If Bishop Lawrence were simply presenting these thoughts to spur debate about his concern regarding the polity of the Episcopal Church and his perceptions of threats to the same, I could imagine he and I having a lively conversation, perhaps when we next meet at House of Bishops. He might even convince me to support changes in the canons to preserve our polity. However I suspect that that is not what Bishop Lawrence is after. His essay is rather an attempt to justify resolutions being considered this weekend at the Convention of the Diocese of South Carolina, which among other things, claims “sovereignty” of diocese. He tips his hand in his essay when he claims that “the presiding bishop and her unelected chancellor [are] intruding into diocesan independence.”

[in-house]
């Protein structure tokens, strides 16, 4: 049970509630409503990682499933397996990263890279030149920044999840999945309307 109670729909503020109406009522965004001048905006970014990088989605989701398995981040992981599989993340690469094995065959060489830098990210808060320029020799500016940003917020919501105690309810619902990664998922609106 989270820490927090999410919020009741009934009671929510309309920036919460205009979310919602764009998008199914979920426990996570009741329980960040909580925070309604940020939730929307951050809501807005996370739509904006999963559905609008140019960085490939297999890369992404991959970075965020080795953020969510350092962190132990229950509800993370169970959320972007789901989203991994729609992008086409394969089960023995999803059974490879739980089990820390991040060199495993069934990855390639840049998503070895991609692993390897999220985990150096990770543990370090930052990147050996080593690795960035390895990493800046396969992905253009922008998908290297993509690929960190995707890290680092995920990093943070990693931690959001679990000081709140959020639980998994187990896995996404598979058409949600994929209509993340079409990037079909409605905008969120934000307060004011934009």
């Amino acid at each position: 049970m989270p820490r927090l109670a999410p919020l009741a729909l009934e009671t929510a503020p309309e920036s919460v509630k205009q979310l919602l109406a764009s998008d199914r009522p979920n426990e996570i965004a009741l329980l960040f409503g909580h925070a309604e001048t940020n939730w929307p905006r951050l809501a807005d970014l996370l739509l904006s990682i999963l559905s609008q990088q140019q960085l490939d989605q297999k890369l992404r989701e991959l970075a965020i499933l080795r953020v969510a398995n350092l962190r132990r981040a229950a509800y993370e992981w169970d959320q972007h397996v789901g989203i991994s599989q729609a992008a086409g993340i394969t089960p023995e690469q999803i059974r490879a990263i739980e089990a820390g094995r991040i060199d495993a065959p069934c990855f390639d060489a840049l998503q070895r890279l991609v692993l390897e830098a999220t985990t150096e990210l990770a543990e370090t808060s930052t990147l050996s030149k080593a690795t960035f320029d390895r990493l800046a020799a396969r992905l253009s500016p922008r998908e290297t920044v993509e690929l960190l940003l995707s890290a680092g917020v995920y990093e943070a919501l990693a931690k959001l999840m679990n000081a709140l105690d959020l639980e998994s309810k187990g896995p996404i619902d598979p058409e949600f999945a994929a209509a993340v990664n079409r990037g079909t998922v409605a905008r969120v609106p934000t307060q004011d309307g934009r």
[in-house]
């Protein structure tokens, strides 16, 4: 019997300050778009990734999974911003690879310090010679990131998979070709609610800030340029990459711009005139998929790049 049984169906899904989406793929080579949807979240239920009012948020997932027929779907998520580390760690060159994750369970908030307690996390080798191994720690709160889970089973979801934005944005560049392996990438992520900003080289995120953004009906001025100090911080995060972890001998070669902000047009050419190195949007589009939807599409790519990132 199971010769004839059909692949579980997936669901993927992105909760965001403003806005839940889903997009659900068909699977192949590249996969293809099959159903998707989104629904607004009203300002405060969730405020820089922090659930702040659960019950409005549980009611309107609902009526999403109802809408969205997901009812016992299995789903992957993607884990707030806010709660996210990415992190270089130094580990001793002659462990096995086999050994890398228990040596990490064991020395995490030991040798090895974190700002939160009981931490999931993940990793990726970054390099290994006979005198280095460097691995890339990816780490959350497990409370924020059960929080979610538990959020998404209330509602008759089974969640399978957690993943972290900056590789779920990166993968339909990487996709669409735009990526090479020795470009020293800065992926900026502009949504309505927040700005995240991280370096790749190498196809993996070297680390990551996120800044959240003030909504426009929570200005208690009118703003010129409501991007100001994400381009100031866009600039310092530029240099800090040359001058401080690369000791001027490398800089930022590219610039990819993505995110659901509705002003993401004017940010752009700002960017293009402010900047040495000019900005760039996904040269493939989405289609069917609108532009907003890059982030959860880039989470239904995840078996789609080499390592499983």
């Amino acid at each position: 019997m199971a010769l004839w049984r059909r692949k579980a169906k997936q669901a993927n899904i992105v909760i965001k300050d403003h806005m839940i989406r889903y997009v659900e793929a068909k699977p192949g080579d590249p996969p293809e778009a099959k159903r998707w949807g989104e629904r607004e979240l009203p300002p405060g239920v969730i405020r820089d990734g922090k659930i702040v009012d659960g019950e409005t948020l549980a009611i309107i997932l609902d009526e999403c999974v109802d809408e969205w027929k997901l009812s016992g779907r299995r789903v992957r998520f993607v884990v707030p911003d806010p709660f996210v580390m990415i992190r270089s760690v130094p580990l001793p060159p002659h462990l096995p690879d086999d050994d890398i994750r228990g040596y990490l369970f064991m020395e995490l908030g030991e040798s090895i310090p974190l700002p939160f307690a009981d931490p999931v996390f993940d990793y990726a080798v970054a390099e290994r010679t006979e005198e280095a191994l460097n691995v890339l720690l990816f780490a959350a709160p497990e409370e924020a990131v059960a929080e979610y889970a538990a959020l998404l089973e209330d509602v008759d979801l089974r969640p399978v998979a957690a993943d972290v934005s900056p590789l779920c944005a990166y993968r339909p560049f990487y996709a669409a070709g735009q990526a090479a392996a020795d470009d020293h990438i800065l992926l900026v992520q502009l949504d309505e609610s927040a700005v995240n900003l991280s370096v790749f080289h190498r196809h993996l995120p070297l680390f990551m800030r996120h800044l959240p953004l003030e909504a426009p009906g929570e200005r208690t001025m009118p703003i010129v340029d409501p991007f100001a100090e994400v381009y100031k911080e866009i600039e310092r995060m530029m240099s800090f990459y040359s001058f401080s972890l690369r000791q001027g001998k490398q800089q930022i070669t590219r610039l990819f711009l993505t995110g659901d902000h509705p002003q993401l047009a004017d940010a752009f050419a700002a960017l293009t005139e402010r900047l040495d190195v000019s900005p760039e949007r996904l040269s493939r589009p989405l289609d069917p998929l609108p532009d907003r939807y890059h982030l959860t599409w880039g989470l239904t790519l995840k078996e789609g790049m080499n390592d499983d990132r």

An Episcopal diocese is no more independent of the Episcopal Church than a state is independent of the federal government. This is nothing short of an attempt to craft ecclesiastical nullification. And of late, we have had too much practice in that with four other dioceses claiming nullification on the road to secession.

Bishop Lawrence’s thinking is problematic.

First, there is no real threat from the presiding bishop unless you attempt secession, in which case she will simply do her job of preserving the diocese from those who choose to abandon it.